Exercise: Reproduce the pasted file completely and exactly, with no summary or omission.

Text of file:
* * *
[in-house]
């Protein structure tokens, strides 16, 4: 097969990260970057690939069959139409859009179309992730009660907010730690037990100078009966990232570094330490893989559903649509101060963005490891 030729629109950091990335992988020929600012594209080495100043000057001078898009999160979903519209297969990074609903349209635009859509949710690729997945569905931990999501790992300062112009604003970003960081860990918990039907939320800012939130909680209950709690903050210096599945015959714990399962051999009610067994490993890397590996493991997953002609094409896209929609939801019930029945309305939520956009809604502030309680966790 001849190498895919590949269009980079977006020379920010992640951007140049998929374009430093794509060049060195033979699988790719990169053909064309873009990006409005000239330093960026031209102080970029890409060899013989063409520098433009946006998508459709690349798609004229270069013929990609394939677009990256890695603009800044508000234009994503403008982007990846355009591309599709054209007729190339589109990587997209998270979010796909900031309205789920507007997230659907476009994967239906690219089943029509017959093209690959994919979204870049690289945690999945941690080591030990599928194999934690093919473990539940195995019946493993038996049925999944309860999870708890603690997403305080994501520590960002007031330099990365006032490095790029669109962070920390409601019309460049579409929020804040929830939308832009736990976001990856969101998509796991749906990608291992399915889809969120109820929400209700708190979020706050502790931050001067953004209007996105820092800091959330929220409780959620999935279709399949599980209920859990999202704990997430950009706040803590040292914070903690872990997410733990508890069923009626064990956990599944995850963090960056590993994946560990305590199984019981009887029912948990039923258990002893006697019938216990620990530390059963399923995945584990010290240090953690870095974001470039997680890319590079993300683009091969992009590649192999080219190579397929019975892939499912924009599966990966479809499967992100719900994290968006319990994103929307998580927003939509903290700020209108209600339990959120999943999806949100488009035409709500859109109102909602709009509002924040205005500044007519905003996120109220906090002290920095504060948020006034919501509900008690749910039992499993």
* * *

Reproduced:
[in-house]
């Protein structure tokens, strides 16, 4: 097969990260970057690939069959139409859009179309992730009660907010730690037990100078009966990232570094330490893989559903649509101060963005490891 030729629109950091990335992988020929600012594209080495100043000057001078898009999160979903519209297969990074609903349209635009859509949710690729997945569905931990999501790992300062112009604003970003960081860990918990039907939320800012939130909680209950709690903050210096599945015959714990399962051999009610067994490993890397590996493991997953002609094409896209929609939801019930029945309305939520956009809604502030309680966790 001849190498895919590949269009980079977006020379920010992640951007140049998929374009430093794509060049060195033979699988790719990169053909064309873009990006409005000239330093960026031209102080970029890409060899013989063409520098433009946006998508459709690349798609004229270069013929990609394939677009990256890695603009800044508000234009994503403008982007990846355009591309599709054209007729190339589109990587997209998270979010796909900031309205789920507007997230659907476009994967239906690219089943029509017959093209690959994919979204870049690289945690999945941690080591030990599928194999934690093919473990539940195995019946493993038996049925999944309860999870708890603690997403305080994501520590960002007031330099990365006032490095790029669109962070920390409601019309460049579409929020804040929830939308832009736990976001990856969101998509796991749906990608291992399915889809969120109820929400209700708190979020706050502790931050001067953004209007996105820092800091959330929220409780959620999935279709399949599980209920859990999202704990997430950009706040803590040292914070903690872990997410733990508890069923009626064990956990599944995850963090960056590993994946560990305590199984019981009887029912948990039923258990002893006697019938216990620990530390059963399923995945584990010290240090953690870095974001470039997680890319590079993300683009091969992009590649192999080219190579397929019975892939499912924009599966990966479809499967992100719900994290968006319990994103929307998580927003939509903290700020209108209600339990959120999943999806949100488009035409709500859109109102909602709009509002924040205005500044007519905003996120109220906090002290920095504060948020006034919501509900008690749910039992499993």